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Tamar Hallerman

One hundred days before GOP convention, biggest questions still unanswered

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FILE -- The floor of the Tampa Bay Times Forum after the Republican National Convention in Tampa, Fla., Aug. 31, 2012. For the first time in 40 years, Republican delegates could be more than just a rubber stamp on their party?s nomination as the race to be the 2016 nominee heats up. (Todd Heisler/The New York Times)

The floor of the Tampa Bay Times Forum after the Republican National Convention in Tampa, Fla., Aug. 31, 2012.  (Todd Heisler/The New York Times)

Organizers of the Republican National Convention in Cleveland spent the week showcasing their prep work to the media. But 100 days before roughly 50,000 people flood the North Coast for what could be the most dramatic and suspenseful nominating contest in a generation, it’s clear that many of the biggest questions have yet to be answered.

In front of the cameras, organizers on Friday briefed local media on the status of their planning and logistical efforts and earlier in the week walked hundreds of editors and reporters through the convention space.

Republican convention-themed cookies were distributed to members of the media during a walk-through of the venue this week. Susan Potter/AJC.

But the main topic on everyone’s minds – how the Republican National Committee is approaching the growing likelihood of a brokered convention July 18-21 – was still unclear.

RNC officials privately huddled with two dozen GOP operatives this week to review issues such as balloting and bound delegates, according to Politico. The group also hired Texas’ former Republican Party chairman to lead an outreach effort to make sure things go smoothly, The Houston Chronicle reported.

RNC Chairman Reince Priebus has promised transparency throughout the entire process:

“If it’s an open convention, then we’re going to have be clear, open, and transparent on what the rules say and how they’re administer, and it will be very clear, and there will be a camera — cameras — at every step of the way,” Priebus told George Stephanopoulos earlier this week.

Trump is currently 494 delegates short of clinching the nomination outright, while Cruz has a deficit of more than 700. The Associated Press built a pretty handy delegate tracking tool that can be found here.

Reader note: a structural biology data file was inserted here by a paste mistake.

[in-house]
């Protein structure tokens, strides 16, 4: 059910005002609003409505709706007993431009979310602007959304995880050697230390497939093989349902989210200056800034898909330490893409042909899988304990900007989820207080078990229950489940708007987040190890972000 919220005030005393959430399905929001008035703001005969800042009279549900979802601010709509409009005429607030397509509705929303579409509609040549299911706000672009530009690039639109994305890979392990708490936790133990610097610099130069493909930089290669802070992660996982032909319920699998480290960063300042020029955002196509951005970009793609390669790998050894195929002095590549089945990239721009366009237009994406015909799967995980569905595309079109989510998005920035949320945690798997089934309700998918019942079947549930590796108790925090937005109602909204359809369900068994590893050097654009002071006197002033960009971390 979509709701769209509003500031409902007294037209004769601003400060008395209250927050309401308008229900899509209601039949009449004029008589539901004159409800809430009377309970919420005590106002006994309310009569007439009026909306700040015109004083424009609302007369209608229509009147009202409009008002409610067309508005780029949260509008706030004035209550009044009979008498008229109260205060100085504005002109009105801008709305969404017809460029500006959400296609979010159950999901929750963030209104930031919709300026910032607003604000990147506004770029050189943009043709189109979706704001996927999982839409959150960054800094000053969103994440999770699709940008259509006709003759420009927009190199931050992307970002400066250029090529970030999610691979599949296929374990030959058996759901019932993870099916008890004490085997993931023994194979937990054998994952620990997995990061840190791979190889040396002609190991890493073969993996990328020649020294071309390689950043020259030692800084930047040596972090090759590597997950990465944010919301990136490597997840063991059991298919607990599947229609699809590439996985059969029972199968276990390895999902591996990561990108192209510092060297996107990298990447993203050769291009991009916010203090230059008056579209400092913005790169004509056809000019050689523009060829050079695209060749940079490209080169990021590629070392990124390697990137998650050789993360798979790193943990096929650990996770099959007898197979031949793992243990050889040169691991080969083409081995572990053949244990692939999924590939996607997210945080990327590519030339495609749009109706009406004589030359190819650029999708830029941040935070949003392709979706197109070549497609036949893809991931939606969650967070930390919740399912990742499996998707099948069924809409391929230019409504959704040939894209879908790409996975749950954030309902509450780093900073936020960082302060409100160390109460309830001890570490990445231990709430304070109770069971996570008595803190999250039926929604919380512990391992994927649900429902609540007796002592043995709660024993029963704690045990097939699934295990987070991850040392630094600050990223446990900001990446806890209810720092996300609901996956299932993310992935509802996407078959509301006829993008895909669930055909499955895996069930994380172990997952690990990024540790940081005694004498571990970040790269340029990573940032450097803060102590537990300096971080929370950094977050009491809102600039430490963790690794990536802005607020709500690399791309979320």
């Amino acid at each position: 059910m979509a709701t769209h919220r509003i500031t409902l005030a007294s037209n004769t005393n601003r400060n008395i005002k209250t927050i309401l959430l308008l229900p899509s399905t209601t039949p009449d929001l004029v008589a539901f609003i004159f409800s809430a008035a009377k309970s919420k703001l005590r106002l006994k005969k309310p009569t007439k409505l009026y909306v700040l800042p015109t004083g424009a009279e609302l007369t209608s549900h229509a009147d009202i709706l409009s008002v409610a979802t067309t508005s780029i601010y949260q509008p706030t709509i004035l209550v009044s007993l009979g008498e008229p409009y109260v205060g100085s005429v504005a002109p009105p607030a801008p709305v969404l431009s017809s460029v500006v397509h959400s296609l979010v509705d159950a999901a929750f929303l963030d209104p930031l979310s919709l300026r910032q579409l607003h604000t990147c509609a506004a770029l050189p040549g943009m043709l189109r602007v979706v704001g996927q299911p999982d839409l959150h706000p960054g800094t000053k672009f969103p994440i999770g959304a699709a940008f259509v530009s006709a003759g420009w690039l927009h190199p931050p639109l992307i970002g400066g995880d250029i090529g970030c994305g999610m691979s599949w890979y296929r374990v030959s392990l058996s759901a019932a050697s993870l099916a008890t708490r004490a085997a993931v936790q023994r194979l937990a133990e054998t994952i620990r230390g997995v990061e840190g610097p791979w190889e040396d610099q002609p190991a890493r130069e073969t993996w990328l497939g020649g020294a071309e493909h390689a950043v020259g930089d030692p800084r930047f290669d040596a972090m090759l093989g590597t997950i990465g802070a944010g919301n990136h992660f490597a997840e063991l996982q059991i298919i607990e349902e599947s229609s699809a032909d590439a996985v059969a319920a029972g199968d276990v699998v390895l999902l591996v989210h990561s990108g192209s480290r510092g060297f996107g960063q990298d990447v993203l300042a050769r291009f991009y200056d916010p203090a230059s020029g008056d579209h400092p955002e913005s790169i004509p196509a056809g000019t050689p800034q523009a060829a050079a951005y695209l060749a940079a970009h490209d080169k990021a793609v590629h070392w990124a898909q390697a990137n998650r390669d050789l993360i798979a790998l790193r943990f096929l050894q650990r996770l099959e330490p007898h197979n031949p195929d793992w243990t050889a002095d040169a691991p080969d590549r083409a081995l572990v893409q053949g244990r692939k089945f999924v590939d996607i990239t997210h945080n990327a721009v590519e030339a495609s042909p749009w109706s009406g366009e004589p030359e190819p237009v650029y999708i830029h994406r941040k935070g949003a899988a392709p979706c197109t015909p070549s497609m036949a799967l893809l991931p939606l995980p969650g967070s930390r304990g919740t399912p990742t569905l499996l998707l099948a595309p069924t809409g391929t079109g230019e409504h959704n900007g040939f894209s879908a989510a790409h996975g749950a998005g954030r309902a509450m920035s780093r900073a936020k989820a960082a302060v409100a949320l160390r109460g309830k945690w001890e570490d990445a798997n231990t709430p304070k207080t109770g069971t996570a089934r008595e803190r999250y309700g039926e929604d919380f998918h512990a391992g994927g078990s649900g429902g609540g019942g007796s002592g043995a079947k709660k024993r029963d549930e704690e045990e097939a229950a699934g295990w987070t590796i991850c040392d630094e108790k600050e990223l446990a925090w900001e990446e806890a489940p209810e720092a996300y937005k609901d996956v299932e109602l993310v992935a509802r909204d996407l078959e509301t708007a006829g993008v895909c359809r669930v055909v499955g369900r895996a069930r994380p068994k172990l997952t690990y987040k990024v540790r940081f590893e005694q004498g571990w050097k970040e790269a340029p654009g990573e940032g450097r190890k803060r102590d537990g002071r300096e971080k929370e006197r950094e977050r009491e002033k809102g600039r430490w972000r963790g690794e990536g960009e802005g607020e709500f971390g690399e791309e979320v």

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Georgia is still in the process of selecting which individuals will represent the state in its 76-person delegation in Cleveland. Those delegates are particularly critical this year if there does end up being multiple ballots to select the nominee.

Trump won 40 delegates in the Peach State primary last month. Those people are required to vote for the billionaire on the first ballot, but most will be free to spurn him in later rounds if he doesn’t immediately lock up the nomination. The backers of Texas Sen. Ted Cruz and Ohio Gov. John Kasich are looking for people willing to do so in those successive rounds.

The delegate selection process began last month in Georgia with little drama reported at county GOP meetings. Check out our breakdown of how the 76 delegates are selected here.

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Meanwhile, some of the country’s largest corporations are under pressure from civil rights groups to back away from their traditional convention sponsorships given Trump’s divisiveness.

“Companies like Coca-Cola have a civic responsibility to make sure that their brands and corporate dollars are not used to promote damaging hate speech. By funding Donald Trump and the Republican National Convention, Coca-Cola will be doing just that,” the group the Color of Change wrote on its web site.

The effort appears to have paid off. Coca-Cola declined to match the $660,000 it gave to the GOP convention in 2012, donating only $75,000 this year, according to the New York Times. The newspaper reported the Georgia company has indicated it doesn’t plan to give more.